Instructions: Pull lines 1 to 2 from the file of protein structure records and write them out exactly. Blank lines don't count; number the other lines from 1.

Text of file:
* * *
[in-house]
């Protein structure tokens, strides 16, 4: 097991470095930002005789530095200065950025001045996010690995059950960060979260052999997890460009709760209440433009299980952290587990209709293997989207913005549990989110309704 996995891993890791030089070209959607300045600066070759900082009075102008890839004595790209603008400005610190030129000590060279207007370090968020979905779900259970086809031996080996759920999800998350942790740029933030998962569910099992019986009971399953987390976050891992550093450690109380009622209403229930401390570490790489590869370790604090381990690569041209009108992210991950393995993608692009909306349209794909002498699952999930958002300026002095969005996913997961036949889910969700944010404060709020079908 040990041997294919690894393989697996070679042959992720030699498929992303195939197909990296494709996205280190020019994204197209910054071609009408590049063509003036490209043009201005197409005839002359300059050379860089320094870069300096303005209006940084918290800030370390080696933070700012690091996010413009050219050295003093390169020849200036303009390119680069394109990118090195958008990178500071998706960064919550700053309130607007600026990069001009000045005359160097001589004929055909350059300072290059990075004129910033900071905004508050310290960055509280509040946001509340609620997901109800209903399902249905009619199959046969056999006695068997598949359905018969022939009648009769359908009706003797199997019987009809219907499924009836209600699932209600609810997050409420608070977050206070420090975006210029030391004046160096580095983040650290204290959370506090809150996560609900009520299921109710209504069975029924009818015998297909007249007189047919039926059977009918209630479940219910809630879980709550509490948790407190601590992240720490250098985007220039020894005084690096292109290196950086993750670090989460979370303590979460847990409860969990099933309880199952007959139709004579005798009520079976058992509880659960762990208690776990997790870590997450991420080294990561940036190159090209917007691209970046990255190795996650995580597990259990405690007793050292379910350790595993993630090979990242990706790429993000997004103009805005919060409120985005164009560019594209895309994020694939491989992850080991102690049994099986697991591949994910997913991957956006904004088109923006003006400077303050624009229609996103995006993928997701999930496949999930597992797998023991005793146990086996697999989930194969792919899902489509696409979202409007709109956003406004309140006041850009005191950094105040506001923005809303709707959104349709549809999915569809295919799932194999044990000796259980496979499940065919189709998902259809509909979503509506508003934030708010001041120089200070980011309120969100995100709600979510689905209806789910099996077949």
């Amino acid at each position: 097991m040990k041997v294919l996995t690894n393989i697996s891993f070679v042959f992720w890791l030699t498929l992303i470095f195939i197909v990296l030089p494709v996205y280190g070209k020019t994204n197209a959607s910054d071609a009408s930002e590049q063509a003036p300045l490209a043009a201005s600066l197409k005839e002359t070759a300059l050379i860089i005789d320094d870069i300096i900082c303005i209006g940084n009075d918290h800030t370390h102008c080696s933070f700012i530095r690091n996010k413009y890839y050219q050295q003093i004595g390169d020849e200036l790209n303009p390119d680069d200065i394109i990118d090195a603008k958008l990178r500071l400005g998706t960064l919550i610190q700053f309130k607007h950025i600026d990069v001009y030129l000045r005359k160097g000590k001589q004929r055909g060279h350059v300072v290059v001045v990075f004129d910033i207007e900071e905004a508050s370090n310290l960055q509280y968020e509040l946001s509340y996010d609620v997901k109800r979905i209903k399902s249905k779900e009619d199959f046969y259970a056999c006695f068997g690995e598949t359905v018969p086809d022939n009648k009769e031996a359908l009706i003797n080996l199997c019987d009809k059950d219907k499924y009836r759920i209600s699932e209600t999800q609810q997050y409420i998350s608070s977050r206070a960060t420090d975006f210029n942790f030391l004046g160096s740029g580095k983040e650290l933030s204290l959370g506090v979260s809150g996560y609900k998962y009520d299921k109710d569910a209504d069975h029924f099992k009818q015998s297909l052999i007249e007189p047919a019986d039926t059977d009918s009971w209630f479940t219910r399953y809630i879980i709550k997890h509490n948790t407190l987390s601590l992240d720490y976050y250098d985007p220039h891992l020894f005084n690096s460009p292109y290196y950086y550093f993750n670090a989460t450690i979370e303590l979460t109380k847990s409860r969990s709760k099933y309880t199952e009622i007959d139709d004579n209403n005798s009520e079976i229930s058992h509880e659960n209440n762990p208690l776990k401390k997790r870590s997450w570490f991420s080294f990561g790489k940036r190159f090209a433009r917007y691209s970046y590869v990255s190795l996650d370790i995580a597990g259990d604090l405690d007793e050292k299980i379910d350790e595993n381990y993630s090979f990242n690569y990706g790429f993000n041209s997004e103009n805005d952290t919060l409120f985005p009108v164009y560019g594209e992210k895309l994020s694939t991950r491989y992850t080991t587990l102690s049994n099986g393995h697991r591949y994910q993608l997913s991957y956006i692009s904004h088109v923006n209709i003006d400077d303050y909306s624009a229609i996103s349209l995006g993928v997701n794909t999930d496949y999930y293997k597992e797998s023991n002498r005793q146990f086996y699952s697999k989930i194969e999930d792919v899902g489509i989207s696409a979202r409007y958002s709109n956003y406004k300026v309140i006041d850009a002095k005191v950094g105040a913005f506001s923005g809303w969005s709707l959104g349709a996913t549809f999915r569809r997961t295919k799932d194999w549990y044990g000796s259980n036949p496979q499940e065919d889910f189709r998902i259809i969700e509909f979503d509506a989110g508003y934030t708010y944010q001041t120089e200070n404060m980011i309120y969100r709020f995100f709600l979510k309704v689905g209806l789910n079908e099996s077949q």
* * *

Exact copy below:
[in-house]
């Protein structure tokens, strides 16, 4: 097991470095930002005789530095200065950025001045996010690995059950960060979260052999997890460009709760209440433009299980952290587990209709293997989207913005549990989110309704 996995891993890791030089070209959607300045600066070759900082009075102008890839004595790209603008400005610190030129000590060279207007370090968020979905779900259970086809031996080996759920999800998350942790740029933030998962569910099992019986009971399953987390976050891992550093450690109380009622209403229930401390570490790489590869370790604090381990690569041209009108992210991950393995993608692009909306349209794909002498699952999930958002300026002095969005996913997961036949889910969700944010404060709020079908 040990041997294919690894393989697996070679042959992720030699498929992303195939197909990296494709996205280190020019994204197209910054071609009408590049063509003036490209043009201005197409005839002359300059050379860089320094870069300096303005209006940084918290800030370390080696933070700012690091996010413009050219050295003093390169020849200036303009390119680069394109990118090195958008990178500071998706960064919550700053309130607007600026990069001009000045005359160097001589004929055909350059300072290059990075004129910033900071905004508050310290960055509280509040946001509340609620997901109800209903399902249905009619199959046969056999006695068997598949359905018969022939009648009769359908009706003797199997019987009809219907499924009836209600699932209600609810997050409420608070977050206070420090975006210029030391004046160096580095983040650290204290959370506090809150996560609900009520299921109710209504069975029924009818015998297909007249007189047919039926059977009918209630479940219910809630879980709550509490948790407190601590992240720490250098985007220039020894005084690096292109290196950086993750670090989460979370303590979460847990409860969990099933309880199952007959139709004579005798009520079976058992509880659960762990208690776990997790870590997450991420080294990561940036190159090209917007691209970046990255190795996650995580597990259990405690007793050292379910350790595993993630090979990242990706790429993000997004103009805005919060409120985005164009560019594209895309994020694939491989992850080991102690049994099986697991591949994910997913991957956006904004088109923006003006400077303050624009229609996103995006993928997701999930496949999930597992797998023991005793146990086996697999989930194969792919899902489509696409979202409007709109956003406004309140006041850009005191950094105040506001923005809303709707959104349709549809999915569809295919799932194999044990000796259980496979499940065919189709998902259809509909979503509506508003934030708010001041120089200070980011309120969100995100709600979510689905209806789910099996077949």